2012 Volkswagen Up minicar (German model), road test, Catskill Mountains, NY, May 2012
Stricter global emissions standards have led many automakers to downsize engines, but that trend may be about to reverse itself.
Cutting displacement is a relatively straightforward way to improve fuel economy.
But as regulators move toward adoption of more realistic testing procedures in the wake of the Volkswagen diesel scandal, automakers may soon have to move back toward bigger engines.
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That’s because a shift from laboratory testing toward real-world, on-road emissions tests is exposing a flaw in the use of smaller engines, according to Reuters.
After the discovery of VW’s “defeat device” software in diesel cars, which caused them to emit less during emission tests than in on-road use, independent tests that showed a discrepancy between official fuel-economy ratings and real-world results got more attention.
The net effect was to lead the European Union toward its upcoming mandate for on-road emissions testing.
Portable Emissions Measurement Systems (PEMS) on a Peugeot 308
Starting next year, regulators will begin phasing in on-road testing for nitrogen oxides (NOx), which will become mandatory for all new in cars in 2019.
On-road testing for fuel consumption and carbon-dioxide (CO2) emissions will begin two years after that.
The mandate has automakers rethinking the use of small, turbocharged engines in place of larger, naturally-aspirated engines.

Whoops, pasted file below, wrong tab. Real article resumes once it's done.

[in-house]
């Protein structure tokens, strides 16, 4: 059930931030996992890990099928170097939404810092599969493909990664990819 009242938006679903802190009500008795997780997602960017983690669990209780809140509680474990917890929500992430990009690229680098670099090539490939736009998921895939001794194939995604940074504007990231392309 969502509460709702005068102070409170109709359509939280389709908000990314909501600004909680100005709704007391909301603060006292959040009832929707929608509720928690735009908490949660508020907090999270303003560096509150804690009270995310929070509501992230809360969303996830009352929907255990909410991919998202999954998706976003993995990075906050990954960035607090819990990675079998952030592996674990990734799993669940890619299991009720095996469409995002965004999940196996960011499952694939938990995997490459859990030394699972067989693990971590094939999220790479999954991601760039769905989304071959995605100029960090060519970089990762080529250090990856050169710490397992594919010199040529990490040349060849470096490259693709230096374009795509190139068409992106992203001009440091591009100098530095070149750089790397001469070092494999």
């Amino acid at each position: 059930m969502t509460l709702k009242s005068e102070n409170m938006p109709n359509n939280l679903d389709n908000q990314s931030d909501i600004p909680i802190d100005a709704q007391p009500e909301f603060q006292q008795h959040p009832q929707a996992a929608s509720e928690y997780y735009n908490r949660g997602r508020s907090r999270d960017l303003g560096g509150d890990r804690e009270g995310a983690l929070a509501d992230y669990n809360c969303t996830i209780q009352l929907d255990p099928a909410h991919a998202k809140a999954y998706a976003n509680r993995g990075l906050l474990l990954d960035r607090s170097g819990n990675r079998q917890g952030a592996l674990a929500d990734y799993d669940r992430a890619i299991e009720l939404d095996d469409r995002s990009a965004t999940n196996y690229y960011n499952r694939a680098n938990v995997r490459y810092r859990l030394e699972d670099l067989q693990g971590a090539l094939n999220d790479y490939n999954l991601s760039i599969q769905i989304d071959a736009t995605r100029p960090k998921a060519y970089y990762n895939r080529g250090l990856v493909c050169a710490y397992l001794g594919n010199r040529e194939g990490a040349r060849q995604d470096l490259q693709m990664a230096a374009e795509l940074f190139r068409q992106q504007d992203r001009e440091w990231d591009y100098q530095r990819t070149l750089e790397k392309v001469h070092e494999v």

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Smaller engines tend to do well under the relatively light loads specified in laboratory emissions tests.
But in real-world driving, which data show is more aggressive than gentle laboratory test cycles, the engines must deliver more power, and hence rely more on their turbochargers.
That increases their power output, but also lowers fuel economy considerably.
In the U.S., this problem has manifested in widespread consumer grumbling about the real-world fuel economy of Ford’s turbocharged EcoBoost engines, which range in size from a 1.0-liter inline-3 to a 3.5-liter V-6.
Hence the oft-quoted phrase, “You can have Eco, or you can have Boost, but you can’t have both.”
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Consequently, some carmakers are planning to phase out smaller engines in the European market.
General Motors does not plan to replace a 1.2-liter diesel engine sold there as part of a 2019 update of its engine lineup.
Volkswagen and Renault are both planning to bump up the displacement of certain diesels, although in both cases the engines will remain under 2.0 liters.
Reuters suggests that this phenomenon may be limited to Europe for the time being, though.
Larger engines remain popular in North America and China, meaning some benefit may still be gained from further downsizing, the news service claims.
Any shift in the displacement of internal-combustion engines will also be intertwined with increased deployment of hybrid and electric powertrains.
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